Gross:

$1,513,028 (USA)
 »

Company Credits

Show detailed on  »

Technical Specs

Runtime:

Sound Mix:

|

Color:

Aspect Ratio:

1.85 : 1
See  »
Edit

Did You Know?

Trivia

Marc Caro: [Dark post-apocalyptic atmosphere] See more »

Goofs

The words from The Original that Miette remembers in flashback (after she receives Uncle Irvin's dream message) differ slightly from what The Original actually said, although the point of the message is still the same. See more »

Quotes

[after Mlle. Bismuth has been harpooned]
Clone: Does it hurt?
Mlle. Bismuth: Yes, I'm allergic to steel.
See more »

Connections

Referenced in GUNSHIP: Tech Noir (2015) See more »

Soundtracks

Who Will Take Your Dreams Away
Lyrycs and performed by Marianne Faithfull
Music and poduced by Angelo Badalamenti
See more »

Frequently Asked Questions

See more (Spoiler Alert!) »

User Reviews

M. Perlman parle francais aussi!
16 May 2003 | by (Houston, TX CSA) – See all my reviews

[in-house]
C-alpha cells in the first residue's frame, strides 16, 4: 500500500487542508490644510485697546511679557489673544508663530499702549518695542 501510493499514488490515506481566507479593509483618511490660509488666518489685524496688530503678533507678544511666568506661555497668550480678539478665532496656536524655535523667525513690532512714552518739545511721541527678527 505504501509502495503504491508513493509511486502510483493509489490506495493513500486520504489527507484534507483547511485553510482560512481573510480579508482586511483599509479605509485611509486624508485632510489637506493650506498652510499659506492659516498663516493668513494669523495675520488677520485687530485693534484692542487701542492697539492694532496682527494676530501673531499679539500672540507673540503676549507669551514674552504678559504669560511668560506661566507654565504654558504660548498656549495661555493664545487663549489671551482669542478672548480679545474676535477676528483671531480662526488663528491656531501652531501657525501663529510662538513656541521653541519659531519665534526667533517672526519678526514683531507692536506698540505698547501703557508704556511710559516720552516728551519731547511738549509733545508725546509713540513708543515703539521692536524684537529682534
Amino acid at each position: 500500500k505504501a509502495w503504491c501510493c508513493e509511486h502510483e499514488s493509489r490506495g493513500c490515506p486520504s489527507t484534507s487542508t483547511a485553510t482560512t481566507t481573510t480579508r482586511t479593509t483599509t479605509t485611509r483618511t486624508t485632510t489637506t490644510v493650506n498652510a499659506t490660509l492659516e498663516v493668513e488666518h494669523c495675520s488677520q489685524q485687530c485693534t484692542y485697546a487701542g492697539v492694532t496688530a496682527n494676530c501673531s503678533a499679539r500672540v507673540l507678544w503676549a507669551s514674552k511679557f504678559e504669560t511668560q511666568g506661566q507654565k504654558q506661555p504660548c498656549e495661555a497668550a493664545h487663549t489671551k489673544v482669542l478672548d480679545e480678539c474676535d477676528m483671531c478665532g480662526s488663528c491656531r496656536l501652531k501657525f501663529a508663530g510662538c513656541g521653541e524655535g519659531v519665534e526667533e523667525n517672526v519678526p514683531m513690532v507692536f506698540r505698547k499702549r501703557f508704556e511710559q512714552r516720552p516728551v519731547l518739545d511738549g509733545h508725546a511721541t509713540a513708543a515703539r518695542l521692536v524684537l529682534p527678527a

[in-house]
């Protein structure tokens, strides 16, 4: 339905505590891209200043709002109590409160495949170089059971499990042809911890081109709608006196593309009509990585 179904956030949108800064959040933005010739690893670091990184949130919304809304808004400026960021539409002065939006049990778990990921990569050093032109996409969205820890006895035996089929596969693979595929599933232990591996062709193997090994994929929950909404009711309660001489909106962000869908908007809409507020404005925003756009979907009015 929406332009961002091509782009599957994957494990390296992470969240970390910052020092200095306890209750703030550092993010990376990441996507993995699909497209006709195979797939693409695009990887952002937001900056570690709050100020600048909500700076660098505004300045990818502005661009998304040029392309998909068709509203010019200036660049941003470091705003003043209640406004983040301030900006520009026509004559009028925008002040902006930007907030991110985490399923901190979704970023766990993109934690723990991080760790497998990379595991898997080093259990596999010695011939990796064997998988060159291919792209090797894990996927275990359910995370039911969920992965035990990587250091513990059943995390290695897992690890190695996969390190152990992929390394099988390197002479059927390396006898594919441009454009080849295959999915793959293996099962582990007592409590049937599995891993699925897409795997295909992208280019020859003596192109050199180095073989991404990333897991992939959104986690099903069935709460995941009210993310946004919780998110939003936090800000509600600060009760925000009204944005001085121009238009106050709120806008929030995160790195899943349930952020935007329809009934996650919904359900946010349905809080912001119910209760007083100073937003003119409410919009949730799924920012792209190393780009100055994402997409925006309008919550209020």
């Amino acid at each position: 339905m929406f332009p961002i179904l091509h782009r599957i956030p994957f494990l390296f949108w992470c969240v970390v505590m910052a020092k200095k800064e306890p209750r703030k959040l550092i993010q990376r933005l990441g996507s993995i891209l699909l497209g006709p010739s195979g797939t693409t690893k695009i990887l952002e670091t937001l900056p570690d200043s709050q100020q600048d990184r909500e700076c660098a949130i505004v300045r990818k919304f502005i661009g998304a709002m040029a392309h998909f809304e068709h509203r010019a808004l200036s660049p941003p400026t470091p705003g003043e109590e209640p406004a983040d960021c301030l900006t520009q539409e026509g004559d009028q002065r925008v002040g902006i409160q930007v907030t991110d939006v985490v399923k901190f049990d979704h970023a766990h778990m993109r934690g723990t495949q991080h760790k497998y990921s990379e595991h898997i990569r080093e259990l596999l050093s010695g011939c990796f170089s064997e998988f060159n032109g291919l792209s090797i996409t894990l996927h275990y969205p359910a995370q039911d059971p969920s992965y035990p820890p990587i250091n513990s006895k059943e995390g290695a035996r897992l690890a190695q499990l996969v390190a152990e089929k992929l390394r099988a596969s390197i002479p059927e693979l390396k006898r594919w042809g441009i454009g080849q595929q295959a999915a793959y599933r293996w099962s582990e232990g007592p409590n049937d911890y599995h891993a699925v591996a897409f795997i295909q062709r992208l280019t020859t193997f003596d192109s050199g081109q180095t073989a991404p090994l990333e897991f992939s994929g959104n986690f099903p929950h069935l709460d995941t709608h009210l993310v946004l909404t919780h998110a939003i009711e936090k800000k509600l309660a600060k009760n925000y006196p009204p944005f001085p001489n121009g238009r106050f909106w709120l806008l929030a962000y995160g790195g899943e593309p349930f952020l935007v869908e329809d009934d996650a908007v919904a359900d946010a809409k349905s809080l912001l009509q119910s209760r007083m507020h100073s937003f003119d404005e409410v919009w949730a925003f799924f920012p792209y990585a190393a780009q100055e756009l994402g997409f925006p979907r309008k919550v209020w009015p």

"City of Lost Children" is a beautifully-realized if derivative dark fantasy in which a mad scientist named Krank, aided by a half-dozen clones, a midget woman, and a brain in a tank, abducts children to his offshore lab so he can steal their dreams. Seems he's unable to have any of his own. A sideshow strongman, played by a radiantly fit Ron Perlman, goes in search of his little brother, who has been taken by Krank's goons. Perlman, in another of his growing gallery of bizarre roles, is a perfect example of why I like character actors better than big-name stars. And how many languages does he speak, anyway? French here, Spanish (and English, of course) in "Cronos"; polyglot in "The Name of the Rose"; what next?